WASHINGTON — The Pentagon has quietly empowered the United States Cyber Command to take a far more aggressive approach to defending the nation against cyberattacks, a shift in strategy that could increase the risk of conflict with the foreign states that sponsor malicious hacking groups.
Until now, the Cyber Command has assumed a largely defensive posture, trying to counter attackers as they enter American networks. In the relatively few instances when it has gone on the offensive, particularly in trying to disrupt the online activities of the Islamic State and its recruiters in the past several years, the results have been mixed at best.
But in the spring, as the Pentagon elevated the command’s status, it opened the door to nearly daily raids on foreign networks, seeking to disable cyberweapons before they can be unleashed, according to strategy documents and military and intelligence officials.
The change in approach was not formally debated inside the White House before it was issued, according to current and former administration officials. But it reflects the greater authority given to military commanders by President Donald Trump, as well as a widespread view that the United States has mounted an inadequate defense against the rising number of attacks aimed at America.
It is unclear how carefully the administration has weighed the various risks involved if the plan is acted on in classified operations. Adversaries like Russia, China and North Korea, all nuclear-armed states, have been behind major cyberattacks, and the United States has struggled with the question of how to avoid an unforeseen escalation as it wields its growing cyberarsenal.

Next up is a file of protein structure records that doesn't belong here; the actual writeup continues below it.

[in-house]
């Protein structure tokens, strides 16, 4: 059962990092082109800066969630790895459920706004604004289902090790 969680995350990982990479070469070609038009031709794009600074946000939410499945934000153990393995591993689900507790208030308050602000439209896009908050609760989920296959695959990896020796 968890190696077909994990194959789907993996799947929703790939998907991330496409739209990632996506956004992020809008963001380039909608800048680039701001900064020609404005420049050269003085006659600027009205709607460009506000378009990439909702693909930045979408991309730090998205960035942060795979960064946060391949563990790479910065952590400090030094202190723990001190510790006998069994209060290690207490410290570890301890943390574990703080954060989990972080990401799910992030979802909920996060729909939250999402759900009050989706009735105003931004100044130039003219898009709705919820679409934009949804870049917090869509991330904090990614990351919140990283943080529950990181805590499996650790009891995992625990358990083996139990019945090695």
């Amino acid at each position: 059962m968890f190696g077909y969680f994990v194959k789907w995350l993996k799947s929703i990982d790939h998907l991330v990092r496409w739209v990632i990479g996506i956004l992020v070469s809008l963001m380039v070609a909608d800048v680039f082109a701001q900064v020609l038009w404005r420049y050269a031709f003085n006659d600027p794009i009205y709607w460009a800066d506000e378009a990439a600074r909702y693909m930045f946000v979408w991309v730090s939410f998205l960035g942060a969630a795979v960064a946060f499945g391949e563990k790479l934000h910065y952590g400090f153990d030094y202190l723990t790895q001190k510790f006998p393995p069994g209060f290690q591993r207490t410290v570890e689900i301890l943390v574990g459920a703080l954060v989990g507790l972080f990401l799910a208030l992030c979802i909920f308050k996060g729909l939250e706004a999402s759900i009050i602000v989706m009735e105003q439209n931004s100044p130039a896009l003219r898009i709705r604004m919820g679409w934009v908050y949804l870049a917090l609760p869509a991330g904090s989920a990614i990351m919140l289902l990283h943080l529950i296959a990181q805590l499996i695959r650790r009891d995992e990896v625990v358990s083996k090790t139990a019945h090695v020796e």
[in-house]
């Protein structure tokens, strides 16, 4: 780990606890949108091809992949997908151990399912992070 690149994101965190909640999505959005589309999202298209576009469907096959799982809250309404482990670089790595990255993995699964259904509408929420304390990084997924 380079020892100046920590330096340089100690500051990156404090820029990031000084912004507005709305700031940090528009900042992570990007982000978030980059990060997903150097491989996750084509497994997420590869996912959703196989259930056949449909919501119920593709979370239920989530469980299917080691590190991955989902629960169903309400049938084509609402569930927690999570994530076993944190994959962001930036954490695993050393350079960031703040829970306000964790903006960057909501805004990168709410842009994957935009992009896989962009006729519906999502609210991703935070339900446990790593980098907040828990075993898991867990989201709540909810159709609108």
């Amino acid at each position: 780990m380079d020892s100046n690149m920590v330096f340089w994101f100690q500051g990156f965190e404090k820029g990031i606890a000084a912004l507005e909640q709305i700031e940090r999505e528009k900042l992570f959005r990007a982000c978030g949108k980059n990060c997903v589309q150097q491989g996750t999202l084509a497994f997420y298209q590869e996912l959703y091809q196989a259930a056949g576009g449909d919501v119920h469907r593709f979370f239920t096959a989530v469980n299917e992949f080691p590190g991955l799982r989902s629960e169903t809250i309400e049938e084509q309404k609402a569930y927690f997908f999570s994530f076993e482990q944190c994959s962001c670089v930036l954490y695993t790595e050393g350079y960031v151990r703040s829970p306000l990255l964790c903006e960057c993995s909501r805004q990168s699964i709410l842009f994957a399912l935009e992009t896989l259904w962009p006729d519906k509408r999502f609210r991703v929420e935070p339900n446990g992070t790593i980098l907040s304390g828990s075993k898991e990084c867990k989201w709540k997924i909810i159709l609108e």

Another complicating factor is that taking action against an adversary often requires surreptitiously operating in the networks of an ally, like Germany — a problem that often gave the Obama administration pause.
The new strategy envisions constant, disruptive “short of war” activities in foreign computer networks. It is born, officials said, of more than a decade of counterterrorism operations, where the United States learned that the best way to take on al-Qaida or the Islamic State was by destroying the militants inside their bases or their living rooms.
The objective, according to the new “vision statement” quietly issued by the command, is to “contest dangerous adversary activity before it impairs our national power.”
“It is essentially a ‘forward defense’ approach,” Jason Healey, who runs the cyber initiative at Columbia University in New York, said recently. “Clearly, what we have been doing so far isn’t working. But you want to think through the consequences carefully.”
The chief risk is that the internet becomes a battleground of all-against-all, as nations not only place “implants” in the networks of their adversaries — something the United States, China, Russia, Iran and North Korea have done with varying levels of sophistication — but also begin to engage in daily attack and counterattack.
Full article: Pentagon Puts Cyberwarriors on the Offensive, Increasing the Risk of Conflict (WRAL)